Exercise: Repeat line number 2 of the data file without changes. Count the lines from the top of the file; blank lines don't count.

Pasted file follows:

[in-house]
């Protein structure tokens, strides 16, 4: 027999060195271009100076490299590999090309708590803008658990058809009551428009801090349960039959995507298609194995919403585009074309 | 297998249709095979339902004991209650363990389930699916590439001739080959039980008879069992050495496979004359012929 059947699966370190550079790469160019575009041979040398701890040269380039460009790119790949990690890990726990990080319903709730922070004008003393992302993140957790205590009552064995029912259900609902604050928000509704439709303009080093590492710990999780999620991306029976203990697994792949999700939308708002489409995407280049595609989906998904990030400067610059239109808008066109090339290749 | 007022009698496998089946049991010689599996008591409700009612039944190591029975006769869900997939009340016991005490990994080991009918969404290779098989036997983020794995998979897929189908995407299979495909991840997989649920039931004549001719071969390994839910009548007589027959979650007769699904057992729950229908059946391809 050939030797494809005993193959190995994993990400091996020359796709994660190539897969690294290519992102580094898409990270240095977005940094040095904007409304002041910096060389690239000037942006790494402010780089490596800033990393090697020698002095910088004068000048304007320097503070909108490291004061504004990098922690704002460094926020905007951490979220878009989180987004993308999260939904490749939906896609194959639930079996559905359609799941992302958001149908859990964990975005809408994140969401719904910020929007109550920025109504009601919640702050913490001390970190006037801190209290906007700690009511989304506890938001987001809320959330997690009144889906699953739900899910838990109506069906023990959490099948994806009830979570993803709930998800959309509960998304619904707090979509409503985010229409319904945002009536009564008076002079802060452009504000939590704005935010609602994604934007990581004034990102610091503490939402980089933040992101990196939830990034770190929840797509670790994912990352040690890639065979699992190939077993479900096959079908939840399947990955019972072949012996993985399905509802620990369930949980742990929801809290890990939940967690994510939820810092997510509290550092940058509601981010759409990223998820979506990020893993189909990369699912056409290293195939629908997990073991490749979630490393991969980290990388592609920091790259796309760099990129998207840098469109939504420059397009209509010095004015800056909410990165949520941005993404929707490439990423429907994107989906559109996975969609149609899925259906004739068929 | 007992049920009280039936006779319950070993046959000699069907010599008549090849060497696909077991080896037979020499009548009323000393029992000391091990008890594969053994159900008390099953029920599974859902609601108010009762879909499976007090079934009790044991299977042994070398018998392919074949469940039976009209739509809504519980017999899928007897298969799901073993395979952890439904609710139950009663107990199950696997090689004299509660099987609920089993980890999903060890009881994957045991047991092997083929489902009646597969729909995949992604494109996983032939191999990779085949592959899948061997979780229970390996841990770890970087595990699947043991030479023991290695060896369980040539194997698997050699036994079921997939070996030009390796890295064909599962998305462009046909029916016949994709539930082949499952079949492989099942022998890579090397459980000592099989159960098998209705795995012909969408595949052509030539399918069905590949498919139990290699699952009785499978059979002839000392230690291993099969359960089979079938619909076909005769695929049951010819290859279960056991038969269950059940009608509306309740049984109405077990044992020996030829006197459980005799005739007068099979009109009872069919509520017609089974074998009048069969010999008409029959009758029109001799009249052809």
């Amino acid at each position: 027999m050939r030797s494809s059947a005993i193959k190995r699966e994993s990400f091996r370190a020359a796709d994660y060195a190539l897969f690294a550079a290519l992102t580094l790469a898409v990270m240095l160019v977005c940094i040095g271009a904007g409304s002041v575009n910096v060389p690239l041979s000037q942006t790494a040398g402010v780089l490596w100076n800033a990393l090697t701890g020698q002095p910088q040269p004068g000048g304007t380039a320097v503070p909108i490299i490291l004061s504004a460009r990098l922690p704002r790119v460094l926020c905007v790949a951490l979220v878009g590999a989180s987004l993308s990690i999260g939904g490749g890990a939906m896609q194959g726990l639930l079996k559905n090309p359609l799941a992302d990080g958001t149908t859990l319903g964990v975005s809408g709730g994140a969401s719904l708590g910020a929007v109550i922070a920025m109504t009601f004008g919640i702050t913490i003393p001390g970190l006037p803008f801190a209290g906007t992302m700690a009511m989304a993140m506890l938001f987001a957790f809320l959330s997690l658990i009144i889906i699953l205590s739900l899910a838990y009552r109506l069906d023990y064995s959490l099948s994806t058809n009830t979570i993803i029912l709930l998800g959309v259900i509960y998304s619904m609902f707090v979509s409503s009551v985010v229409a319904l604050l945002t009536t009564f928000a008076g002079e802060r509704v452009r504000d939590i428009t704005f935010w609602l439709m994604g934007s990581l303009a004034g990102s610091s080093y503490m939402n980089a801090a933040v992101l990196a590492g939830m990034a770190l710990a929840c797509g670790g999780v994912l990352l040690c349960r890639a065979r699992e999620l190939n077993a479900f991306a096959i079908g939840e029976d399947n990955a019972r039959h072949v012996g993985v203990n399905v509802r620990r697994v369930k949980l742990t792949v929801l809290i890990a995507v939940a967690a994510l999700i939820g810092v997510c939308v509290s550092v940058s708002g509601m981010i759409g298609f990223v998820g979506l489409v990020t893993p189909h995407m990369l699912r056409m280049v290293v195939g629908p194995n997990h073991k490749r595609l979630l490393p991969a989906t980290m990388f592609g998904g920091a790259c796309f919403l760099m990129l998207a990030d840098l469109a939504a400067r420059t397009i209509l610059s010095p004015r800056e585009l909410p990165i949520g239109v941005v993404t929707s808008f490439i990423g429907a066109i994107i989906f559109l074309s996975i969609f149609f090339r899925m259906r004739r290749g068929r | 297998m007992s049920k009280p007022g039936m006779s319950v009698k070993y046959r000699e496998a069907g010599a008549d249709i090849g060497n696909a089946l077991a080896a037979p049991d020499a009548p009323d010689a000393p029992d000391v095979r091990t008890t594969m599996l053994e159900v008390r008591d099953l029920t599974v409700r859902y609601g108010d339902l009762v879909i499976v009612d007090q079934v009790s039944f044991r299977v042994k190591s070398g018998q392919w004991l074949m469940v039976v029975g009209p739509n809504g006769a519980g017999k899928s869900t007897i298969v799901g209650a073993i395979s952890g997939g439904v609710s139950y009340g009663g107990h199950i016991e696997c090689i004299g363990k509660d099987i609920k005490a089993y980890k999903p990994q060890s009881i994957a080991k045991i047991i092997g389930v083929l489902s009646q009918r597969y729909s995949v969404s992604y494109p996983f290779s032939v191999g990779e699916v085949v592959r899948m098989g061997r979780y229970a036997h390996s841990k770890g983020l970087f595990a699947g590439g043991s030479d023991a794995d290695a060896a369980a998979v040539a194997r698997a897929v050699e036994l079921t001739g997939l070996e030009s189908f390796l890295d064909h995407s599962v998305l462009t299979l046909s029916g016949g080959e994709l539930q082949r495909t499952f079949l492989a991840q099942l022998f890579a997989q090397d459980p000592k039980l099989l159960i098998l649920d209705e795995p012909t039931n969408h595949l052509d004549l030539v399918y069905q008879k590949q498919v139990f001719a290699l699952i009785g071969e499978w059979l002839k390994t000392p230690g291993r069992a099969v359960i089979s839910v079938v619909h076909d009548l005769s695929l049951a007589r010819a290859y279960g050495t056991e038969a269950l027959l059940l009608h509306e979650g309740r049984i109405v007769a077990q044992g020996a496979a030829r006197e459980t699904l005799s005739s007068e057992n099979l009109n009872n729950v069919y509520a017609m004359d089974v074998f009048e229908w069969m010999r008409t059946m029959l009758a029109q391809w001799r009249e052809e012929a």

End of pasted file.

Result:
């Protein structure tokens, strides 16, 4: 027999060195271009100076490299590999090309708590803008658990058809009551428009801090349960039959995507298609194995919403585009074309 | 297998249709095979339902004991209650363990389930699916590439001739080959039980008879069992050495496979004359012929 059947699966370190550079790469160019575009041979040398701890040269380039460009790119790949990690890990726990990080319903709730922070004008003393992302993140957790205590009552064995029912259900609902604050928000509704439709303009080093590492710990999780999620991306029976203990697994792949999700939308708002489409995407280049595609989906998904990030400067610059239109808008066109090339290749 | 007022009698496998089946049991010689599996008591409700009612039944190591029975006769869900997939009340016991005490990994080991009918969404290779098989036997983020794995998979897929189908995407299979495909991840997989649920039931004549001719071969390994839910009548007589027959979650007769699904057992729950229908059946391809 050939030797494809005993193959190995994993990400091996020359796709994660190539897969690294290519992102580094898409990270240095977005940094040095904007409304002041910096060389690239000037942006790494402010780089490596800033990393090697020698002095910088004068000048304007320097503070909108490291004061504004990098922690704002460094926020905007951490979220878009989180987004993308999260939904490749939906896609194959639930079996559905359609799941992302958001149908859990964990975005809408994140969401719904910020929007109550920025109504009601919640702050913490001390970190006037801190209290906007700690009511989304506890938001987001809320959330997690009144889906699953739900899910838990109506069906023990959490099948994806009830979570993803709930998800959309509960998304619904707090979509409503985010229409319904945002009536009564008076002079802060452009504000939590704005935010609602994604934007990581004034990102610091503490939402980089933040992101990196939830990034770190929840797509670790994912990352040690890639065979699992190939077993479900096959079908939840399947990955019972072949012996993985399905509802620990369930949980742990929801809290890990939940967690994510939820810092997510509290550092940058509601981010759409990223998820979506990020893993189909990369699912056409290293195939629908997990073991490749979630490393991969980290990388592609920091790259796309760099990129998207840098469109939504420059397009209509010095004015800056909410990165949520941005993404929707490439990423429907994107989906559109996975969609149609899925259906004739068929 | 007992049920009280039936006779319950070993046959000699069907010599008549090849060497696909077991080896037979020499009548009323000393029992000391091990008890594969053994159900008390099953029920599974859902609601108010009762879909499976007090079934009790044991299977042994070398018998392919074949469940039976009209739509809504519980017999899928007897298969799901073993395979952890439904609710139950009663107990199950696997090689004299509660099987609920089993980890999903060890009881994957045991047991092997083929489902009646597969729909995949992604494109996983032939191999990779085949592959899948061997979780229970390996841990770890970087595990699947043991030479023991290695060896369980040539194997698997050699036994079921997939070996030009390796890295064909599962998305462009046909029916016949994709539930082949499952079949492989099942022998890579090397459980000592099989159960098998209705795995012909969408595949052509030539399918069905590949498919139990290699699952009785499978059979002839000392230690291993099969359960089979079938619909076909005769695929049951010819290859279960056991038969269950059940009608509306309740049984109405077990044992020996030829006197459980005799005739007068099979009109009872069919509520017609089974074998009048069969010999008409029959009758029109001799009249052809």